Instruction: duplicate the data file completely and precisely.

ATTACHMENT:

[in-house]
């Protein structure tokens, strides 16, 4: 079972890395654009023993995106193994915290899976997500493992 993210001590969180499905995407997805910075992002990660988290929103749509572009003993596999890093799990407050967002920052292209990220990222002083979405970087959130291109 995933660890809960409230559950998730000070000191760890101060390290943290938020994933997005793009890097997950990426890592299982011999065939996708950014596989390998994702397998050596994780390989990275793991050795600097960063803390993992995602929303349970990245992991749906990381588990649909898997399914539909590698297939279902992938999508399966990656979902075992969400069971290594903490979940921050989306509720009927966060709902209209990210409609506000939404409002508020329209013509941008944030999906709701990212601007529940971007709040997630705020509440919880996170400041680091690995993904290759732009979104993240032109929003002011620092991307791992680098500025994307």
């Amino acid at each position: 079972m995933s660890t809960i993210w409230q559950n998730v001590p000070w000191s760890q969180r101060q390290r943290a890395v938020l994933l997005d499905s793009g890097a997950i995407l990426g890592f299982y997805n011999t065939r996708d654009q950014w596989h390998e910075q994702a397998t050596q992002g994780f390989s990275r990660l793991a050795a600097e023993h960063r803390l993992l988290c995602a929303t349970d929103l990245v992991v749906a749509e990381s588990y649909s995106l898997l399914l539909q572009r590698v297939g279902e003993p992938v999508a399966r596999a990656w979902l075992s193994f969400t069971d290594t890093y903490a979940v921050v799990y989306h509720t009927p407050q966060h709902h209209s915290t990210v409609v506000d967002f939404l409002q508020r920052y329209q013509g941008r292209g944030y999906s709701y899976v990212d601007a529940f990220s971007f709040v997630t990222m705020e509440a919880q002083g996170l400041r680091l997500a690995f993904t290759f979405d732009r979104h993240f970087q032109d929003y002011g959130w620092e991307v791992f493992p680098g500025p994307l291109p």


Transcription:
[in-house]
């Protein structure tokens, strides 16, 4: 079972890395654009023993995106193994915290899976997500493992 993210001590969180499905995407997805910075992002990660988290929103749509572009003993596999890093799990407050967002920052292209990220990222002083979405970087959130291109 995933660890809960409230559950998730000070000191760890101060390290943290938020994933997005793009890097997950990426890592299982011999065939996708950014596989390998994702397998050596994780390989990275793991050795600097960063803390993992995602929303349970990245992991749906990381588990649909898997399914539909590698297939279902992938999508399966990656979902075992969400069971290594903490979940921050989306509720009927966060709902209209990210409609506000939404409002508020329209013509941008944030999906709701990212601007529940971007709040997630705020509440919880996170400041680091690995993904290759732009979104993240032109929003002011620092991307791992680098500025994307």
């Amino acid at each position: 079972m995933s660890t809960i993210w409230q559950n998730v001590p000070w000191s760890q969180r101060q390290r943290a890395v938020l994933l997005d499905s793009g890097a997950i995407l990426g890592f299982y997805n011999t065939r996708d654009q950014w596989h390998e910075q994702a397998t050596q992002g994780f390989s990275r990660l793991a050795a600097e023993h960063r803390l993992l988290c995602a929303t349970d929103l990245v992991v749906a749509e990381s588990y649909s995106l898997l399914l539909q572009r590698v297939g279902e003993p992938v999508a399966r596999a990656w979902l075992s193994f969400t069971d290594t890093y903490a979940v921050v799990y989306h509720t009927p407050q966060h709902h209209s915290t990210v409609v506000d967002f939404l409002q508020r920052y329209q013509g941008r292209g944030y999906s709701y899976v990212d601007a529940f990220s971007f709040v997630t990222m705020e509440a919880q002083g996170l400041r680091l997500a690995f993904t290759f979405d732009r979104h993240f970087q032109d929003y002011g959130w620092e991307v791992f493992p680098g500025p994307l291109p």